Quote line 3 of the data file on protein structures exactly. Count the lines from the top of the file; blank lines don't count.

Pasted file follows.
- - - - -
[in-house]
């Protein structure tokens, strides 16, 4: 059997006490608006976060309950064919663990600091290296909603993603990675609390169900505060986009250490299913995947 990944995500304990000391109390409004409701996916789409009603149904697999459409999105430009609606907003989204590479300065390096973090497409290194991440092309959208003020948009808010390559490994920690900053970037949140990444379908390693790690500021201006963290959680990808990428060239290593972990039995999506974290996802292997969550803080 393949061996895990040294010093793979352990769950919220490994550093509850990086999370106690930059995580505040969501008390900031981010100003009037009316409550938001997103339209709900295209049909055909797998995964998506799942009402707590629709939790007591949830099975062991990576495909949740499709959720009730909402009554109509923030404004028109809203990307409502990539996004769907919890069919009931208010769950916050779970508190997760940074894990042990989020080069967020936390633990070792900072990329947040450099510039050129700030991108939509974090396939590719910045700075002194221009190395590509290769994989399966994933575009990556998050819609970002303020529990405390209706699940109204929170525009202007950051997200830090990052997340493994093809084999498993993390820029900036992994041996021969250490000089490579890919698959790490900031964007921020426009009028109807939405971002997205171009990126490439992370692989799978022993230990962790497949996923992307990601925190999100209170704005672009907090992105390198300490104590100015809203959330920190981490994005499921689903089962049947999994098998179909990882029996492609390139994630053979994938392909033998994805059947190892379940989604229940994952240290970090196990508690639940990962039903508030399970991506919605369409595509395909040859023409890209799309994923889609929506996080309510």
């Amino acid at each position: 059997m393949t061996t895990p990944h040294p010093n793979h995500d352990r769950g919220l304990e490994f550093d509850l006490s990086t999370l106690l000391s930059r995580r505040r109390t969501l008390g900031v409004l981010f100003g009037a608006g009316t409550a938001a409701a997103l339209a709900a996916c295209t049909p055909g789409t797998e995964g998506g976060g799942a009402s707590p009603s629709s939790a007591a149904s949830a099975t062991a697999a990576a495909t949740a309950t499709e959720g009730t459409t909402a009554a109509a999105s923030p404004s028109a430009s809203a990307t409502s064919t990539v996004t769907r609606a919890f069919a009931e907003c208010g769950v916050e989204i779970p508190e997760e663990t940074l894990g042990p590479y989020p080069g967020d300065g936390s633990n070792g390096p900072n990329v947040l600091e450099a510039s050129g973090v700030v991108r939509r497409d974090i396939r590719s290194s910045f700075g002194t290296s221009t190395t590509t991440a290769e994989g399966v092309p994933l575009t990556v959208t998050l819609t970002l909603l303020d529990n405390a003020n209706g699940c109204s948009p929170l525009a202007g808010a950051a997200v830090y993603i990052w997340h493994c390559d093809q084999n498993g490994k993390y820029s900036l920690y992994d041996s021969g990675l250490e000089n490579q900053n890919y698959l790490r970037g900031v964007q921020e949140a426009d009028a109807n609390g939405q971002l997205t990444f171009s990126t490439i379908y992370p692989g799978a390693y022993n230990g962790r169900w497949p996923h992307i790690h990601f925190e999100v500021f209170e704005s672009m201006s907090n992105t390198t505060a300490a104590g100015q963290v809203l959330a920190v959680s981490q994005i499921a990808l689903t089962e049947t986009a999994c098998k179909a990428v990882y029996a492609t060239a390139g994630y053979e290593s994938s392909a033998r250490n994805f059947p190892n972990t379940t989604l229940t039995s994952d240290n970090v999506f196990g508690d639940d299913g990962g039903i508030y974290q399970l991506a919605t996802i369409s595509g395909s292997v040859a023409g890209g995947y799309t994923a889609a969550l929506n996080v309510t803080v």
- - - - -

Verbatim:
């Amino acid at each position: 059997m393949t061996t895990p990944h040294p010093n793979h995500d352990r769950g919220l304990e490994f550093d509850l006490s990086t999370l106690l000391s930059r995580r505040r109390t969501l008390g900031v409004l981010f100003g009037a608006g009316t409550a938001a409701a997103l339209a709900a996916c295209t049909p055909g789409t797998e995964g998506g976060g799942a009402s707590p009603s629709s939790a007591a149904s949830a099975t062991a697999a990576a495909t949740a309950t499709e959720g009730t459409t909402a009554a109509a999105s923030p404004s028109a430009s809203a990307t409502s064919t990539v996004t769907r609606a919890f069919a009931e907003c208010g769950v916050e989204i779970p508190e997760e663990t940074l894990g042990p590479y989020p080069g967020d300065g936390s633990n070792g390096p900072n990329v947040l600091e450099a510039s050129g973090v700030v991108r939509r497409d974090i396939r590719s290194s910045f700075g002194t290296s221009t190395t590509t991440a290769e994989g399966v092309p994933l575009t990556v959208t998050l819609t970002l909603l303020d529990n405390a003020n209706g699940c109204s948009p929170l525009a202007g808010a950051a997200v830090y993603i990052w997340h493994c390559d093809q084999n498993g490994k993390y820029s900036l920690y992994d041996s021969g990675l250490e000089n490579q900053n890919y698959l790490r970037g900031v964007q921020e949140a426009d009028a109807n609390g939405q971002l997205t990444f171009s990126t490439i379908y992370p692989g799978a390693y022993n230990g962790r169900w497949p996923h992307i790690h990601f925190e999100v500021f209170e704005s672009m201006s907090n992105t390198t505060a300490a104590g100015q963290v809203l959330a920190v959680s981490q994005i499921a990808l689903t089962e049947t986009a999994c098998k179909a990428v990882y029996a492609t060239a390139g994630y053979e290593s994938s392909a033998r250490n994805f059947p190892n972990t379940t989604l229940t039995s994952d240290n970090v999506f196990g508690d639940d299913g990962g039903i508030y974290q399970l991506a919605t996802i369409s595509g395909s292997v040859a023409g890209g995947y799309t994923a889609a969550l929506n996080v309510t803080v």